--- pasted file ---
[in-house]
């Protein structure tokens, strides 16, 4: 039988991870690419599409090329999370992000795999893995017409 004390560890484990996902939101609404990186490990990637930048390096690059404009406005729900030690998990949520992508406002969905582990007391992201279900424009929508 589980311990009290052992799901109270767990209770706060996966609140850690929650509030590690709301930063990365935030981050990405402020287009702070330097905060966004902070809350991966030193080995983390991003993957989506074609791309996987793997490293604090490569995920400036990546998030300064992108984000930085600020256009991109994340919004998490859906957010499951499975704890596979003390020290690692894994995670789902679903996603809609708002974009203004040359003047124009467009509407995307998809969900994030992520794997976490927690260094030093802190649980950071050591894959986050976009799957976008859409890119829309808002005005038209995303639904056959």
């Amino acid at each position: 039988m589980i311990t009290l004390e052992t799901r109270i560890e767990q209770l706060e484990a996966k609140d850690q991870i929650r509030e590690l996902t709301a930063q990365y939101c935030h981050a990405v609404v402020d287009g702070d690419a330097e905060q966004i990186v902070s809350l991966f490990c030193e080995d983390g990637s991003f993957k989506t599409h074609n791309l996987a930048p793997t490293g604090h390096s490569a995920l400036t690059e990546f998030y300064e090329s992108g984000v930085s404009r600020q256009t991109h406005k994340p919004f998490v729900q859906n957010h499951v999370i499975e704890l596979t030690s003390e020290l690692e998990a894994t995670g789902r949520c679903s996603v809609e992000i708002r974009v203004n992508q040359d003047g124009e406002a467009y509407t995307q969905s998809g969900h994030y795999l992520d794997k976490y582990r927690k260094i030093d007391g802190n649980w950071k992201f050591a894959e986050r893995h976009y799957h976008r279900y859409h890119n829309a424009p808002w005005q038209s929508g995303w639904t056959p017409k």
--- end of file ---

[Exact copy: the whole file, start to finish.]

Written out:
[in-house]
């Protein structure tokens, strides 16, 4: 039988991870690419599409090329999370992000795999893995017409 004390560890484990996902939101609404990186490990990637930048390096690059404009406005729900030690998990949520992508406002969905582990007391992201279900424009929508 589980311990009290052992799901109270767990209770706060996966609140850690929650509030590690709301930063990365935030981050990405402020287009702070330097905060966004902070809350991966030193080995983390991003993957989506074609791309996987793997490293604090490569995920400036990546998030300064992108984000930085600020256009991109994340919004998490859906957010499951499975704890596979003390020290690692894994995670789902679903996603809609708002974009203004040359003047124009467009509407995307998809969900994030992520794997976490927690260094030093802190649980950071050591894959986050976009799957976008859409890119829309808002005005038209995303639904056959």
């Amino acid at each position: 039988m589980i311990t009290l004390e052992t799901r109270i560890e767990q209770l706060e484990a996966k609140d850690q991870i929650r509030e590690l996902t709301a930063q990365y939101c935030h981050a990405v609404v402020d287009g702070d690419a330097e905060q966004i990186v902070s809350l991966f490990c030193e080995d983390g990637s991003f993957k989506t599409h074609n791309l996987a930048p793997t490293g604090h390096s490569a995920l400036t690059e990546f998030y300064e090329s992108g984000v930085s404009r600020q256009t991109h406005k994340p919004f998490v729900q859906n957010h499951v999370i499975e704890l596979t030690s003390e020290l690692e998990a894994t995670g789902r949520c679903s996603v809609e992000i708002r974009v203004n992508q040359d003047g124009e406002a467009y509407t995307q969905s998809g969900h994030y795999l992520d794997k976490y582990r927690k260094i030093d007391g802190n649980w950071k992201f050591a894959e986050r893995h976009y799957h976008r279900y859409h890119n829309a424009p808002w005005q038209s929508g995303w639904t056959p017409k």